THE TEAM THAT ISN'T THERE
Caught subsidizing football players last year, Indiana U. was put on trial by the Big Ten for doing more or less openly what almost everybody else was doing clandestinely. This week Indiana was found guilty by its peers, and a three-part sentence was imposed. First, the university was placed on one-year probation. Second, it was ordered to forfeit its share of conference TV revenues (about $75,000). Third, in accordance with football bureaucracy's unwritten law, "If you can't keep it clean keep it quiet," Indiana was told that for 1960-61 its games as well as its recruiting had better be clandestine. The Hoosiers may play out their schedule, but win, lose or tie, the results will not be listed (or counted) in conference standings.
ONE MAN'S MANNA
To the sponsors of the lawn fete at St. Philomena's Roman Catholic Church in Franklinville, N.Y. the slowly descending parachutists were like manna from heaven. They were part of a show that helped swell attendance to almost 4,000. To the fans at the Franklinville-Salamanca baseball game the selfsame parachutists were like rain from the sky. They forced the umpires to call time on three separate occasions. They were part of a show that helped swell attendance to almost 4,000. To the fans at the Franklinville-Salamanca baseball game the selfsame parachutists were like rain from the sky. They forced the umpires to call time on three separate occasions.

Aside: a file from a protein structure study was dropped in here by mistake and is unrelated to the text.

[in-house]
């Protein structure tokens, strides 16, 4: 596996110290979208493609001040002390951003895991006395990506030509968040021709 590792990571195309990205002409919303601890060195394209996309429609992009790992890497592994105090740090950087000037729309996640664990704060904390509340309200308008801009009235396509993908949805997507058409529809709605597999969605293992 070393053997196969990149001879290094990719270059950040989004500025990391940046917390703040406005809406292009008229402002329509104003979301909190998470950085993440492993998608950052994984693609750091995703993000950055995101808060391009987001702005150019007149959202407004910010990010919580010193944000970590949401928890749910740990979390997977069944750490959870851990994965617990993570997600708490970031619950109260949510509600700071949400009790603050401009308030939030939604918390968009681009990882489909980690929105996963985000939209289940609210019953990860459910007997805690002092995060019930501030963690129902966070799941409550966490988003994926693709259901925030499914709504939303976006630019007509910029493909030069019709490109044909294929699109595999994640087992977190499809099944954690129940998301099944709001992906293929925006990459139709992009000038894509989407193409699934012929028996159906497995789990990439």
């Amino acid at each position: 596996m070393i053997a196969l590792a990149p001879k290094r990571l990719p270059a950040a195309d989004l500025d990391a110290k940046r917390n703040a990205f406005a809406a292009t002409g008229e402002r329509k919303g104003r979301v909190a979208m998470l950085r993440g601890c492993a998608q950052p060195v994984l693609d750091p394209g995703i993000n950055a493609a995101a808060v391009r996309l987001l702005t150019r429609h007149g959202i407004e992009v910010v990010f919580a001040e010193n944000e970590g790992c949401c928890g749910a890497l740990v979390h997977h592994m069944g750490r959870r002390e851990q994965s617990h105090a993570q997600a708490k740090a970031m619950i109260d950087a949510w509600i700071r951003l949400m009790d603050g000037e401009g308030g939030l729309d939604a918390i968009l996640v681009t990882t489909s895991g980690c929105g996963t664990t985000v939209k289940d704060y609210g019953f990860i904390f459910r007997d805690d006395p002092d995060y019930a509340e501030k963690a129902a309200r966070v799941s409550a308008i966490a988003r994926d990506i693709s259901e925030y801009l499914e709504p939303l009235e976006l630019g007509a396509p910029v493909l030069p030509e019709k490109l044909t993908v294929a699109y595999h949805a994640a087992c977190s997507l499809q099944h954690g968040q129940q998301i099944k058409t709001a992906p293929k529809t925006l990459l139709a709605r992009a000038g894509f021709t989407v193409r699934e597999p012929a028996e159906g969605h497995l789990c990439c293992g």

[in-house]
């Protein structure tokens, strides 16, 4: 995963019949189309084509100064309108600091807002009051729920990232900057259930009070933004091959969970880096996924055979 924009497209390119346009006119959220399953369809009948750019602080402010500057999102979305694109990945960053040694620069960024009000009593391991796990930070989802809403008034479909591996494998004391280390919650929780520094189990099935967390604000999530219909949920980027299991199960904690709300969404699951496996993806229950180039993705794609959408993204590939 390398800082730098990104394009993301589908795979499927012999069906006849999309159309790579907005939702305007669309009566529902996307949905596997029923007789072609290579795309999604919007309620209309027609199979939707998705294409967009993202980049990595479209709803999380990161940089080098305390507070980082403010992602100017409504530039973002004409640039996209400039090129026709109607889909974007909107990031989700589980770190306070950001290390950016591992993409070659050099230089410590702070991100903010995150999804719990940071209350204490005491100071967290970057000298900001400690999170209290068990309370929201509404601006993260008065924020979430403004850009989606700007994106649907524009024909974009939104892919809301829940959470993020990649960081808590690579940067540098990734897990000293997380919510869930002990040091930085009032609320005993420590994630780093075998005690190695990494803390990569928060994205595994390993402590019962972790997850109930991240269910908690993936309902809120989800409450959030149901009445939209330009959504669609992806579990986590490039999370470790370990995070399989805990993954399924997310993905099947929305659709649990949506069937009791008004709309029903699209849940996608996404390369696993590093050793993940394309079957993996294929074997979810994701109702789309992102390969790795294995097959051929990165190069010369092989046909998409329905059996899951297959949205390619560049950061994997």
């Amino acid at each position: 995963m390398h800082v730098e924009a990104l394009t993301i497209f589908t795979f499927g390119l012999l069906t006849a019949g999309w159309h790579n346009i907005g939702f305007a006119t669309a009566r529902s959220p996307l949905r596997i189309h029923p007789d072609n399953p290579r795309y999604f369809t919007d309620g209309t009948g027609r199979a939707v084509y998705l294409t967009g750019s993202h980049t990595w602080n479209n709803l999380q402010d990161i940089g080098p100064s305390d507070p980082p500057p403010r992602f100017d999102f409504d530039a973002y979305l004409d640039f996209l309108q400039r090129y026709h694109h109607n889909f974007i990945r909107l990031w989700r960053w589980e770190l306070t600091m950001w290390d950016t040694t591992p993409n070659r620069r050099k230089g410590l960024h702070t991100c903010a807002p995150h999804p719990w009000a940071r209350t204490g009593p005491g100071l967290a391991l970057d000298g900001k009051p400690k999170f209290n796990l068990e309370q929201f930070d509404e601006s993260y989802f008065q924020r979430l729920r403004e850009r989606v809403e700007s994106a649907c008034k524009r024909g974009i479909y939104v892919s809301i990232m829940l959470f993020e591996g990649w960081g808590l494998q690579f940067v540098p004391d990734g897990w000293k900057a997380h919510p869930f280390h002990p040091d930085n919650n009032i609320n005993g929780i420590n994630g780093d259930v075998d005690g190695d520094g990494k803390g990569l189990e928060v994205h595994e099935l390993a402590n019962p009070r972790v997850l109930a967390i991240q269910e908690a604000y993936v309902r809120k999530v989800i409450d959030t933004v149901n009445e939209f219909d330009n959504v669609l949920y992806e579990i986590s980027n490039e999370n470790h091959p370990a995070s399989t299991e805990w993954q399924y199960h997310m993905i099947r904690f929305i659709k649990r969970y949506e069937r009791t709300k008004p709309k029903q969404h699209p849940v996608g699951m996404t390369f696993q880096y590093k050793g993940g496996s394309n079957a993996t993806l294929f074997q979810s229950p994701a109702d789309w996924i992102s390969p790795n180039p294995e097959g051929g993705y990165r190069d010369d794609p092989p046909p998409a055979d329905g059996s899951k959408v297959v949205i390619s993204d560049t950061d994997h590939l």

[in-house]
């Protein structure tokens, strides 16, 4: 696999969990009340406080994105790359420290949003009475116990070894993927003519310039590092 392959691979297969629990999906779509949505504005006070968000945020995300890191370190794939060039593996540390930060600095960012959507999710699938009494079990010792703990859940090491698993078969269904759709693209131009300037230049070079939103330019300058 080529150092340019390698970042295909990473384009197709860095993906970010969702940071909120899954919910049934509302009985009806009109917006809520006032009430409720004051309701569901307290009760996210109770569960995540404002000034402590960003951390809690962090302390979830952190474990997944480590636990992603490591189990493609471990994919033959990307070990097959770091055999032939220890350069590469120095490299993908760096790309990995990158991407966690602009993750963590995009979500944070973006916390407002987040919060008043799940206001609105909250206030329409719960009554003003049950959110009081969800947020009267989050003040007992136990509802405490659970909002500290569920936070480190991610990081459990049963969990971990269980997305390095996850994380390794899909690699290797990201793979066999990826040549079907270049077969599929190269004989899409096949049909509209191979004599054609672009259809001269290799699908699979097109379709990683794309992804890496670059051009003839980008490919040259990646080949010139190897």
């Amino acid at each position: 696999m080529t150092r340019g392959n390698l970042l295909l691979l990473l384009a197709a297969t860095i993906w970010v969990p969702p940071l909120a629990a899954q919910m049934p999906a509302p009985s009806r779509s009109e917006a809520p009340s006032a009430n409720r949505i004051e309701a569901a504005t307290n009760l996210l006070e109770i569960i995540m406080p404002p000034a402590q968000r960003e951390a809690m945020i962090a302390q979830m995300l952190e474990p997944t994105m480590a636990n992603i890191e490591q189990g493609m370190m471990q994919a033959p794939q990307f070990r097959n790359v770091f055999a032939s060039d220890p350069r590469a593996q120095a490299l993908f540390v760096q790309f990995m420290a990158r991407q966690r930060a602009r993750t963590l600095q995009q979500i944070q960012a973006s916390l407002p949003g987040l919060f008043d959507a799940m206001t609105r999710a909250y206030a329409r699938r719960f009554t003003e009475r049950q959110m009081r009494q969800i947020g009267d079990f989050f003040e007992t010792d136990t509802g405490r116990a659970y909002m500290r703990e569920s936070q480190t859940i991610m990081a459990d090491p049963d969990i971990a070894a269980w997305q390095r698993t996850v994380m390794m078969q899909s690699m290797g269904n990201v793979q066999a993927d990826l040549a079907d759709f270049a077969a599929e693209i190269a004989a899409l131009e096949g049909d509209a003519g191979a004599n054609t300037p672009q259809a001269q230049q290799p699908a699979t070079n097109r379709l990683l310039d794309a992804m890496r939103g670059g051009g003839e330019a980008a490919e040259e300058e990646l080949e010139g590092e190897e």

'COME ON-A MY HOUSE'...
John Buckley is a man who knows a good thing—and hangs onto it. Buckley is manager of Paul Pender, holder of [2/50] of the U.S. (and world) middleweight championship. The good thing for Buckley and Pender is fighting in Boston, the old home town. Buckley's boys seldom lose in Boston. They seldom win anywhere else.
A logical fight, of course, would be between Pender, titleholder in New York and Massachusetts, and Gene Fullmer, champion of the rest of the world. But Buckley will have no part of it. "We ain't going to fight Fullmer in Utah, where he's the home-town boy and would have everything going for him," he says.
What about Terry Downes, the British Empire champion who wants a title match in London? "They offered us $85,000 for a fight with Downes," Buckley observes, "but we'd get robbed there, too."
Finally, French Middleweight Marcel Pigou wants to meet Pender in Paris. "I don't know French, but I know the French," says Buckley. "Nine times I had fighters in Paris. Nine times we get guillotined."
Buckley has a simple solution to the problem. He says, "We'll fight anybody—in Boston."
Tommy Bolt, the Vesuvius of golf, has been quiescent since his eruption at the National Open last month, but the lava flow continues.